An investigation report has found that Police Scotland failed to categorise a 38-year-old woman as a missing person after concern was raised for her welfare.

She was later found unresponsive at her Ayrshire home and pronounced dead.

While officers who were initially called out to the woman’s house carried out appropriate enquiries to locate the woman, having failed to find her they should have then created a missing person report in line with Police Scotland procedures. This should have resulted in her home being searched.

However, it is unlikely if the officers had forced entry to the house earlier, that the woman’s death could have been prevented.

An investigation report, for the Police Investigation & Review Commissioner, into the circumstances leading to the death was submitted to Police Scotland in June.

Since then, police have implemented a number of recommendations made by the PIRC to:

  • Reinforce to officers the procedures to follow in missing person cases;
  • Remind staff in the Area Control Room of the importance of providing officers with all relevant information;
  • Reinforce to ACR staff and police supervisors of the importance of regular and relevant communication to ensure that prolonged priority incidents are appropriately resourced.

Police Scotland have also changed the overall system of managing calls made by the public and other agencies asking for police assistance. The introduction of the Contact Assessment Model (CAM) in June provides further guidance to determine the management and oversight  of calls for help from the public.

A summary of the findings of the investigation can now be published, taking into account the views of the woman’s family.

Police Scotland were first contacted by an addiction service worker on 28 December 2018 to say the woman had failed to attend an appointment for an important meeting with Social Services, had poor mental health and had not collected prescribed medication for four days. The service worker said this was unusual behaviour for the woman and he had gone to her house but had got no response.

A Communications Controller in Govan’s Area Control Room (ACR) sent officers to the woman’s house but they received no reply and after checking the property could not establish if she was at home.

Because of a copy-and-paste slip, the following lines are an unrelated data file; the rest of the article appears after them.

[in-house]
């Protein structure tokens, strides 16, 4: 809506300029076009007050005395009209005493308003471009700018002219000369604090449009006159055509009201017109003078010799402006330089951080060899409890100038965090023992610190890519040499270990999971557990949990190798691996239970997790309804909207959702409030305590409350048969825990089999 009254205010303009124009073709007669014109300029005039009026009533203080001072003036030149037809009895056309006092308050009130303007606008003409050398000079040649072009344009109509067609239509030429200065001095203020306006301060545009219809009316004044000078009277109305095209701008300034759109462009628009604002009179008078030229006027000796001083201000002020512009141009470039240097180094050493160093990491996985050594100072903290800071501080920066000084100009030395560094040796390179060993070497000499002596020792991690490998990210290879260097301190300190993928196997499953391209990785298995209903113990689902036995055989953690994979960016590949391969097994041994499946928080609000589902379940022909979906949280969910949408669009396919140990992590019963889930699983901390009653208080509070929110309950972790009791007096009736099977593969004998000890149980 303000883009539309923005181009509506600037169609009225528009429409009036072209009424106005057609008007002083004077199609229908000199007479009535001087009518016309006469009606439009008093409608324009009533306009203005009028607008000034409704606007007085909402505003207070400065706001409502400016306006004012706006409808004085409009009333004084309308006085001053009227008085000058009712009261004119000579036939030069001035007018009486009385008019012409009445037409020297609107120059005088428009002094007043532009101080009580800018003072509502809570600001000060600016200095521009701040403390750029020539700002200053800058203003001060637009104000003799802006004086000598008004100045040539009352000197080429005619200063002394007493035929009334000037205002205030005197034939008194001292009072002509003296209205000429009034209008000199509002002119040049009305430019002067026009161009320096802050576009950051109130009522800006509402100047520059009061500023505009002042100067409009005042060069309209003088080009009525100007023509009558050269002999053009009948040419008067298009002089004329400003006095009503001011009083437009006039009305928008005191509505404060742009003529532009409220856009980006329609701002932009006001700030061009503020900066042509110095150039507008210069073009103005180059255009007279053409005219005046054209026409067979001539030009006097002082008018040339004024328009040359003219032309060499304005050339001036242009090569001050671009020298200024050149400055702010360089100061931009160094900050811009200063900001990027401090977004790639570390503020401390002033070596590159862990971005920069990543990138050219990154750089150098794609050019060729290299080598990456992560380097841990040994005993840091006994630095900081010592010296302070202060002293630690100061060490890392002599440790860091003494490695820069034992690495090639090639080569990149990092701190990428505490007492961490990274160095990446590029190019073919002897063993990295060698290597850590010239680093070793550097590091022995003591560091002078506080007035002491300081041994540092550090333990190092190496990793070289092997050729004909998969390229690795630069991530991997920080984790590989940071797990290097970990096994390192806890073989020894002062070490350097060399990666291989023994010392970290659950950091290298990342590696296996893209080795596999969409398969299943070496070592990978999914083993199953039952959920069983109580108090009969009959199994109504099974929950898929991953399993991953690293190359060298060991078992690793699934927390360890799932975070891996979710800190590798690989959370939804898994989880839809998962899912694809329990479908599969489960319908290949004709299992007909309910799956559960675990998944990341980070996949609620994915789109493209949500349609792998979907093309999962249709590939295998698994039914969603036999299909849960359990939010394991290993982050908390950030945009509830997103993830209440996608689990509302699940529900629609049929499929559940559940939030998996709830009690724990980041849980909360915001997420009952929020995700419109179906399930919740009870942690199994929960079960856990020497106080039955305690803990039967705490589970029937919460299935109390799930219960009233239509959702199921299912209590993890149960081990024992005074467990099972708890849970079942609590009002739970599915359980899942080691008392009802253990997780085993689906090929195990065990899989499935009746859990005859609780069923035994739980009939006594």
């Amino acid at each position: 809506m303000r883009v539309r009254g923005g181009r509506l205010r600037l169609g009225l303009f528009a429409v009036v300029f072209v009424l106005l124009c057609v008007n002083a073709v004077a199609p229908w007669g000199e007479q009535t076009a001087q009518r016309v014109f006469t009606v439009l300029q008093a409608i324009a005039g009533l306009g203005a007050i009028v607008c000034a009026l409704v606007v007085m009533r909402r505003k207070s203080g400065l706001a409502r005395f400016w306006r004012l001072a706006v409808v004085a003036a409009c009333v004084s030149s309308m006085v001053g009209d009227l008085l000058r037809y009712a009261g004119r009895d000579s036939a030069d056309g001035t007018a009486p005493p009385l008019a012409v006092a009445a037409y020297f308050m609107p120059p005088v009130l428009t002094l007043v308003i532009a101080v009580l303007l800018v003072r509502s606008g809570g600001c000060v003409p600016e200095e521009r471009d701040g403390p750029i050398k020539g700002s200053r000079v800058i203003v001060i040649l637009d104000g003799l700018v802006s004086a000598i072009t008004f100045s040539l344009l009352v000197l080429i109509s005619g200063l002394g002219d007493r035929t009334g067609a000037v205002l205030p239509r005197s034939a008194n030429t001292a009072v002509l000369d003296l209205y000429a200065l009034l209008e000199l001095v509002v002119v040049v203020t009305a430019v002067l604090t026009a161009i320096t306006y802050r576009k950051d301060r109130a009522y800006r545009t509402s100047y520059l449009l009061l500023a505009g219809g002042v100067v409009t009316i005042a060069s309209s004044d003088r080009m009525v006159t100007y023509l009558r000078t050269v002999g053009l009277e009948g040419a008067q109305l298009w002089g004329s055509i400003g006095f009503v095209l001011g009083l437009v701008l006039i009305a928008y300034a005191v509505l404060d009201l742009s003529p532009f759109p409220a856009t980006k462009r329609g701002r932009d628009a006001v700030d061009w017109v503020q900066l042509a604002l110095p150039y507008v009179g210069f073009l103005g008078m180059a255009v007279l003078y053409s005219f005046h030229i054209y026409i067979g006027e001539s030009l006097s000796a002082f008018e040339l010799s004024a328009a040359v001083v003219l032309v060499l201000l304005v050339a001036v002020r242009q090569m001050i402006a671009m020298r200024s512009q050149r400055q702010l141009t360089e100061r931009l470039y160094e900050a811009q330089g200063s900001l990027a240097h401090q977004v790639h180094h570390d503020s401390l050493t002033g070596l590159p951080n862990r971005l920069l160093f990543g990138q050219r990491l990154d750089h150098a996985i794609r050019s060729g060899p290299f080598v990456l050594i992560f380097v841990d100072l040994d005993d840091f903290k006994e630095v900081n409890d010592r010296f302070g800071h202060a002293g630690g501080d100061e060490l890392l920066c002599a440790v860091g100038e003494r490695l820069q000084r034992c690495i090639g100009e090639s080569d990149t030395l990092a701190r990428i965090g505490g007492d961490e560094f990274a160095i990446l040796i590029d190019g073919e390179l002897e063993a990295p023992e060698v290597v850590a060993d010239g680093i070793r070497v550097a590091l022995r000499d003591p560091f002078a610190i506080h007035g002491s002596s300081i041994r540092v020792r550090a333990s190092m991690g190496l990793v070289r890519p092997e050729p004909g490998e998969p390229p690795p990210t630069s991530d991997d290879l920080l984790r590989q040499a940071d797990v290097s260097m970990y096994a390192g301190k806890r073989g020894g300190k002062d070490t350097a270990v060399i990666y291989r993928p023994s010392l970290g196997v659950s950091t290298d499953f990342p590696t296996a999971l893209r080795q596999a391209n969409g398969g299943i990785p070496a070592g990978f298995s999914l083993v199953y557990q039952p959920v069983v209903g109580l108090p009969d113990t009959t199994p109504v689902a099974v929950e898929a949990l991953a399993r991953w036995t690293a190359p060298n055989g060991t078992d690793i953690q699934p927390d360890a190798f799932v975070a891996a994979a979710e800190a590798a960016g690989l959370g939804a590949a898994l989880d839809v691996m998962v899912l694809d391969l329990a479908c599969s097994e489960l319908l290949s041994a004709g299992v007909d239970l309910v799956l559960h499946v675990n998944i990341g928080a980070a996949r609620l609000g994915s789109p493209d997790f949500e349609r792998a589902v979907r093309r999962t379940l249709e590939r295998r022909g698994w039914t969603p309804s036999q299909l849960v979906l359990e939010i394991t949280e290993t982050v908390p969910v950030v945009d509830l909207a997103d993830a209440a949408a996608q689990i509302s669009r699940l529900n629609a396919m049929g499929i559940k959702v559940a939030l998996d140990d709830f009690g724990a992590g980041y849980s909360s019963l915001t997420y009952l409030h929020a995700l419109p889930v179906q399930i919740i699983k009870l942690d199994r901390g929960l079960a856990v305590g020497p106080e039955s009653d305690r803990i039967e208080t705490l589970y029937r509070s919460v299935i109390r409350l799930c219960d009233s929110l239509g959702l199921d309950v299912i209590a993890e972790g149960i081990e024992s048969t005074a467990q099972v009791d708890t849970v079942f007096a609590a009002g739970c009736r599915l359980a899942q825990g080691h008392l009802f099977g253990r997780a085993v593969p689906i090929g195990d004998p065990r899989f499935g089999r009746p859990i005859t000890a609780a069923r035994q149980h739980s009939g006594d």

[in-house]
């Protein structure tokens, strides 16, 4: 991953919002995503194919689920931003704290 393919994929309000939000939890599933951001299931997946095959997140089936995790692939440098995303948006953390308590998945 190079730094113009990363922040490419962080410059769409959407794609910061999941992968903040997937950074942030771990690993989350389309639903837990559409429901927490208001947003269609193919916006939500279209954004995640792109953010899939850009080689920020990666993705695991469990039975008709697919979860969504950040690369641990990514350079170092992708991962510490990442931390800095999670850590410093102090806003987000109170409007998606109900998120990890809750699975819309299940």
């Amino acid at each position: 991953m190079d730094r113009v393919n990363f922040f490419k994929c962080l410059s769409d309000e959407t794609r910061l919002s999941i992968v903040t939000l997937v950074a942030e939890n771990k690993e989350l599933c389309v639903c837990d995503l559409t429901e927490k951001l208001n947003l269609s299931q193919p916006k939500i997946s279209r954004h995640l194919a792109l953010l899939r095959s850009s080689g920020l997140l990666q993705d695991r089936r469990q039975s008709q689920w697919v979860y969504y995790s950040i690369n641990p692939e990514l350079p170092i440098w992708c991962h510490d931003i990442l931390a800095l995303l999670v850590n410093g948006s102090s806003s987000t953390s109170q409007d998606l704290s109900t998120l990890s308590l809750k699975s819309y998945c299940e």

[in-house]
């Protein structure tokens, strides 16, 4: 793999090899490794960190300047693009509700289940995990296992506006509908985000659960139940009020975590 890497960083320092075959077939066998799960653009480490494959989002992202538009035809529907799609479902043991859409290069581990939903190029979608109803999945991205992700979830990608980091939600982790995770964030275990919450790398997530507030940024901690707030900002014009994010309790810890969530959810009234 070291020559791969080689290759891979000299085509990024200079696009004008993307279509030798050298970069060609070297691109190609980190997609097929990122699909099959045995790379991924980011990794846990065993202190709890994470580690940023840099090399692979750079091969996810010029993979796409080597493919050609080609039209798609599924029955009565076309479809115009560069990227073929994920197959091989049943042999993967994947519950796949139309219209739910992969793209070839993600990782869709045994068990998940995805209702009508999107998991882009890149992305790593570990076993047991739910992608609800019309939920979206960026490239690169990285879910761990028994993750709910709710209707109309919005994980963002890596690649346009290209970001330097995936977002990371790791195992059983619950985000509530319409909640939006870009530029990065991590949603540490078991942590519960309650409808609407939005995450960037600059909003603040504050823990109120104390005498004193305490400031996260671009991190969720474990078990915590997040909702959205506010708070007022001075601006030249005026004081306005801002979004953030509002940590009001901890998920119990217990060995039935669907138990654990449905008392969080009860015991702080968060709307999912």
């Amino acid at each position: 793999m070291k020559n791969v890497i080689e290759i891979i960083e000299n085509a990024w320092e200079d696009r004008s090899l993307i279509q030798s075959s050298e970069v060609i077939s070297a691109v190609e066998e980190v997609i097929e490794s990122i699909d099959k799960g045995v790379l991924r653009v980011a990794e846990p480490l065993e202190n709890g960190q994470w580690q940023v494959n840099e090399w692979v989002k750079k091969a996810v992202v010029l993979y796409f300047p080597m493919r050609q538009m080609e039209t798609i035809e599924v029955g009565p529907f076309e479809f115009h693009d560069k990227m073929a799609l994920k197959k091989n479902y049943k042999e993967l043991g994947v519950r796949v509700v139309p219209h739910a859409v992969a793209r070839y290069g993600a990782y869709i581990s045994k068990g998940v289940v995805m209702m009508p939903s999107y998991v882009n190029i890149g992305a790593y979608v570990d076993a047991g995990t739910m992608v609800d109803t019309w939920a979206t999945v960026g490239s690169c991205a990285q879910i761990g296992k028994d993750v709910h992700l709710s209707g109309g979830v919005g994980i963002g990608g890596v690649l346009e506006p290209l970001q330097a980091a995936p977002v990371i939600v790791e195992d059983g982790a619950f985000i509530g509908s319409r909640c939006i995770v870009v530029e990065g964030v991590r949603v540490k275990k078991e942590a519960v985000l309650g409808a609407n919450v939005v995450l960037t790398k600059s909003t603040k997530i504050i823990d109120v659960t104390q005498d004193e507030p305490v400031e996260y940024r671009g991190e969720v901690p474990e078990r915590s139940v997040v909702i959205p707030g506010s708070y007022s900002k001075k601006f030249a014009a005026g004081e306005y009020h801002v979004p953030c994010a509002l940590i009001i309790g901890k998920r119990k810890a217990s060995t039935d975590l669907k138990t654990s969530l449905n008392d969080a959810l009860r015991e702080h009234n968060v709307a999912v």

They made enquiries with neighbours who said they had not seen her for four days but had heard someone moving around the house as recently as the previous evening. Before going off duty, the officers made further enquiries with the woman’s friends but failed to locate her and passed the enquiry on to the next shift to progress.

During the early evening of 28 December, a police response supervisor contacted the ACR and it was agreed that officers would make further enquiries at the woman’s home.

In the early hours of 29 December, some 12 hours after the initial reports of concern were received, the incident was assessed by a night shift police supervisor, who sent police officers to the woman’s house. When they arrived, they looked through a small gap in a window blind next to the front door and saw her lying on the floor. They forced their way into the house and found the woman unresponsive. Paramedics were called and confirmed she was dead.   

The PIRC investigation found that the ACR Communications Controller should have provided more background about the woman to the officers attending the initial report of concern, including her mental health issues. It also found that the initial attending officers and their supervisor assumed noises reported to have come from the woman’s house in the days prior to the report for her concern were made by the woman and they took this as an indication that she was alive and in the house at that time.

Police Scotland referred the incident to the PIRC on 31 December 2018 for independent investigation, which focused on the response to the initial concerns for the woman up until the discovery of her body at home.

You can read the report and its findings here